The answer is Robertson, the about-to-be-replaced Labour Minister of Sport and Recreation, not Robertson, the next head coach of the All Blacks.

Graham Adams: Does learning te reo make you virtuous?

A week before election day, TVNZ’s John Campbell went to a polling station in Ōtara, South Auckland, to lie in wait for voters.

When he encountered a young Māori woman who was about to vote for the first time, his trademark gushiness was unleashed:

“Mere is nineteen. She speaks fluent te reo Māori and English. She’s one of those young people whose sense of self sparkles. Her bilingualism must be such an affront to those of us so insecure we paint out the word ‘rāpihi’ on a rubbish bin. That strange, mean, brittle fear, that makes being enriched feel like being diminished.”

Mike Hosking: Our water problem should be easier to sort

Aside from the ongoing scandal at Three Waters headquarters that we talked about yesterday, is the news from ratings agency S&P, who tell us the real issue around water and what to do about infrastructure is not Government debt but local council debt.

Now at this point Labour will yell "I told you so".

Robert MacCulloch: Will Chief Executive Officer Chris Luxon successfully transition into Prime Minister Chris Luxon?

Newshub and other Mainstream Media outlets are back trying to brew up trouble for the incoming PM - the angle they seem to be developing now is that Luxon is going to try running NZ like a company. A panelist on the AM Show said, "However, some of the language that Chris Luxon is using around Parliament, I can't help but listen to him and hear him talking like he's managing a company rather than a country and rather than a Parliament and that scares me a little bit. [It] doesn't sit quite right with me."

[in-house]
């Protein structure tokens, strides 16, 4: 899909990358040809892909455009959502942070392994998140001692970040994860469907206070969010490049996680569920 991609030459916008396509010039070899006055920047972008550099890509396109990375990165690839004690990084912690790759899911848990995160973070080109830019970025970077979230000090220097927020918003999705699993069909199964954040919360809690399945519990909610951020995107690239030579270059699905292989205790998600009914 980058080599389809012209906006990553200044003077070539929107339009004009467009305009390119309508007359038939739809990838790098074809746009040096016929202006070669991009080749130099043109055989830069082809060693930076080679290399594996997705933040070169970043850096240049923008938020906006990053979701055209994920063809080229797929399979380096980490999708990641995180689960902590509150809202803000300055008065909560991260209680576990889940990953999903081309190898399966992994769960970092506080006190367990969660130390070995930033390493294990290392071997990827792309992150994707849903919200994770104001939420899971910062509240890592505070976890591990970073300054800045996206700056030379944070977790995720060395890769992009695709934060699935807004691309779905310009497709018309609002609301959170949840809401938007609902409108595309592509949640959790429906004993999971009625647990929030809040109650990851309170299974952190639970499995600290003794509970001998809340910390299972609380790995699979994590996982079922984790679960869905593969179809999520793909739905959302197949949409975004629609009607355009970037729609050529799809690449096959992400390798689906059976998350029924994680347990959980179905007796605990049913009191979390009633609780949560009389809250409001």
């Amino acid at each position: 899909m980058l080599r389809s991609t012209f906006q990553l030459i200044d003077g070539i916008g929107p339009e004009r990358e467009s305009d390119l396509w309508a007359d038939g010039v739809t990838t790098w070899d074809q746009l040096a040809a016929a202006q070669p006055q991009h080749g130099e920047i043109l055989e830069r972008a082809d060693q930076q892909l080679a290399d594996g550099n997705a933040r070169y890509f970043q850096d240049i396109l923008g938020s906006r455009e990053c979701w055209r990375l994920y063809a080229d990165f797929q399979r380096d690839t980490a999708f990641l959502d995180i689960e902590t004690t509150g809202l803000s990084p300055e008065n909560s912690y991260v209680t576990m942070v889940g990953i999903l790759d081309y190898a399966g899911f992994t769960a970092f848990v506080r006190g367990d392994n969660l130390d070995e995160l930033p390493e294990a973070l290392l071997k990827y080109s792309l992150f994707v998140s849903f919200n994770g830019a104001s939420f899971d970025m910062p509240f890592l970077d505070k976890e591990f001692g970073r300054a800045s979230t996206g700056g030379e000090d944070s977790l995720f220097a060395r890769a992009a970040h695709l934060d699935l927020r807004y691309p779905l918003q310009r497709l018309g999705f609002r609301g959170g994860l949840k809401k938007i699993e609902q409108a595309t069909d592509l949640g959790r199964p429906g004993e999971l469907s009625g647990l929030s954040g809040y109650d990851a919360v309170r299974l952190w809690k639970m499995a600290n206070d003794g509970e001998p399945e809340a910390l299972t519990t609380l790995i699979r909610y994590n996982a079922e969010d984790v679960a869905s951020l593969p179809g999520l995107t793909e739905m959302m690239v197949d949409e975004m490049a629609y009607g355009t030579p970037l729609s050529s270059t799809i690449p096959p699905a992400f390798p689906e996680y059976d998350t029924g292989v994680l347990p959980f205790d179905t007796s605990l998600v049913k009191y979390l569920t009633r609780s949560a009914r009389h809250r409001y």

It's actually an old question, having been hugely debated when Donald Trump went from being a CEO to a President. The heavy hitters weighed in on the pros and cons of such a transition - and they're worth listening to.

Too many products are easier to throw away than fix – NZ consumers deserve a ‘right to repair’

There was time when the family washing machine would last decades, with each breakdown fixed by the friendly local repairman. But those days are long gone.

Today, it is often faster, easier and cheaper to replace household items, even when they are meant to be repairable.

This is not just a consumer issue. Only about 2% of New Zealand’s e-waste is recycled, meaning most of our electrical goods are ending up in landfills.

Peter Dunne: Let’s Get Wellington Moving

The essence of politics is often described as about the contest of ideas. But really the political process is primarily about the pursuit and retention of power. Without power, it is very difficult to promote, let alone implement, ideas, no matter how worthy they might be.

A good example of this occurred in Wellington last week when a high-level meeting was convened to consider the future of “Let’s Get Wellington Moving” (LGWM), a “vibrant plan” conceived in 2014 to “transform” Wellington’s transport future.